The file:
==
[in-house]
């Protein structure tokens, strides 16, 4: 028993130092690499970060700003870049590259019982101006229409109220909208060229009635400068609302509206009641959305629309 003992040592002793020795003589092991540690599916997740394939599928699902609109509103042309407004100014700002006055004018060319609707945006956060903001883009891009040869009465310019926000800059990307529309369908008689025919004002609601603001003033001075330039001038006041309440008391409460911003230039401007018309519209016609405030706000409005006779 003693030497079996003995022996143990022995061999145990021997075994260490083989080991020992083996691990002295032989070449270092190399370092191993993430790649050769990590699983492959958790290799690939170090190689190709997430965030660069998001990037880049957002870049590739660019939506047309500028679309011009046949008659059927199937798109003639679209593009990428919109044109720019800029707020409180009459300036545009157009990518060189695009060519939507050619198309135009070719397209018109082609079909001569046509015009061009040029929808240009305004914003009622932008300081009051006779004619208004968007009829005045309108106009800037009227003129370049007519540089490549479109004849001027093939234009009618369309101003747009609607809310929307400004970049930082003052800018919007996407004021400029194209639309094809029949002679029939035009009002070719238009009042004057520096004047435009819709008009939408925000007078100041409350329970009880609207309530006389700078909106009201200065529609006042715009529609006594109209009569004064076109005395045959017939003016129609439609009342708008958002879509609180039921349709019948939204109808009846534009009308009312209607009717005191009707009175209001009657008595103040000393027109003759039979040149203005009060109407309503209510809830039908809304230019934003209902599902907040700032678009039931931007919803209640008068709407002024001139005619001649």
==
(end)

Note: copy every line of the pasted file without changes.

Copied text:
[in-house]
């Protein structure tokens, strides 16, 4: 028993130092690499970060700003870049590259019982101006229409109220909208060229009635400068609302509206009641959305629309 003992040592002793020795003589092991540690599916997740394939599928699902609109509103042309407004100014700002006055004018060319609707945006956060903001883009891009040869009465310019926000800059990307529309369908008689025919004002609601603001003033001075330039001038006041309440008391409460911003230039401007018309519209016609405030706000409005006779 003693030497079996003995022996143990022995061999145990021997075994260490083989080991020992083996691990002295032989070449270092190399370092191993993430790649050769990590699983492959958790290799690939170090190689190709997430965030660069998001990037880049957002870049590739660019939506047309500028679309011009046949008659059927199937798109003639679209593009990428919109044109720019800029707020409180009459300036545009157009990518060189695009060519939507050619198309135009070719397209018109082609079909001569046509015009061009040029929808240009305004914003009622932008300081009051006779004619208004968007009829005045309108106009800037009227003129370049007519540089490549479109004849001027093939234009009618369309101003747009609607809310929307400004970049930082003052800018919007996407004021400029194209639309094809029949002679029939035009009002070719238009009042004057520096004047435009819709008009939408925000007078100041409350329970009880609207309530006389700078909106009201200065529609006042715009529609006594109209009569004064076109005395045959017939003016129609439609009342708008958002879509609180039921349709019948939204109808009846534009009308009312209607009717005191009707009175209001009657008595103040000393027109003759039979040149203005009060109407309503209510809830039908809304230019934003209902599902907040700032678009039931931007919803209640008068709407002024001139005619001649």